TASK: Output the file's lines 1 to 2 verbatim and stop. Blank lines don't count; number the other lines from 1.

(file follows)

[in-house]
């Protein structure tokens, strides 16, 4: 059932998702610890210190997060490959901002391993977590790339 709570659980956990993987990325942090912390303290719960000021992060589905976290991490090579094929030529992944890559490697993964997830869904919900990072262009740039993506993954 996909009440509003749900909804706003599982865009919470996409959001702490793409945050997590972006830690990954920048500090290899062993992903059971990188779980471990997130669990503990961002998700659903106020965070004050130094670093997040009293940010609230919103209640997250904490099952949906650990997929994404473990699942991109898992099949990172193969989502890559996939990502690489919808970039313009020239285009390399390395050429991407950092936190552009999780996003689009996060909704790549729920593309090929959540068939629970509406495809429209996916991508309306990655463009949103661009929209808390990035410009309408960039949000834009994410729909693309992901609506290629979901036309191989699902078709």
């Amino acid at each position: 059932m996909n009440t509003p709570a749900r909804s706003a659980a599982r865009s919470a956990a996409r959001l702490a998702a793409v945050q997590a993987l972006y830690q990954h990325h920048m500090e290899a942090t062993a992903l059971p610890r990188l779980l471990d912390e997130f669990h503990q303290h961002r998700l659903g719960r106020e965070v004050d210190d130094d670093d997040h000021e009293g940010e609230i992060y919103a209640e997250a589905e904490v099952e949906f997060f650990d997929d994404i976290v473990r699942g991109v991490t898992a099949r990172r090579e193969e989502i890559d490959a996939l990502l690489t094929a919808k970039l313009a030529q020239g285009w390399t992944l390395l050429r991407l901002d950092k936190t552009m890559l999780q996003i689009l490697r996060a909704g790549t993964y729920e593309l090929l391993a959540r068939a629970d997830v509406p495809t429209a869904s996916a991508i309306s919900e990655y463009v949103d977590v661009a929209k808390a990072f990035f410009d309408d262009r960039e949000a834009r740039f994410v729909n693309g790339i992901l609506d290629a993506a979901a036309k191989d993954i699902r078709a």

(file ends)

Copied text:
[in-house]
């Protein structure tokens, strides 16, 4: 059932998702610890210190997060490959901002391993977590790339 709570659980956990993987990325942090912390303290719960000021992060589905976290991490090579094929030529992944890559490697993964997830869904919900990072262009740039993506993954 996909009440509003749900909804706003599982865009919470996409959001702490793409945050997590972006830690990954920048500090290899062993992903059971990188779980471990997130669990503990961002998700659903106020965070004050130094670093997040009293940010609230919103209640997250904490099952949906650990997929994404473990699942991109898992099949990172193969989502890559996939990502690489919808970039313009020239285009390399390395050429991407950092936190552009999780996003689009996060909704790549729920593309090929959540068939629970509406495809429209996916991508309306990655463009949103661009929209808390990035410009309408960039949000834009994410729909693309992901609506290629979901036309191989699902078709």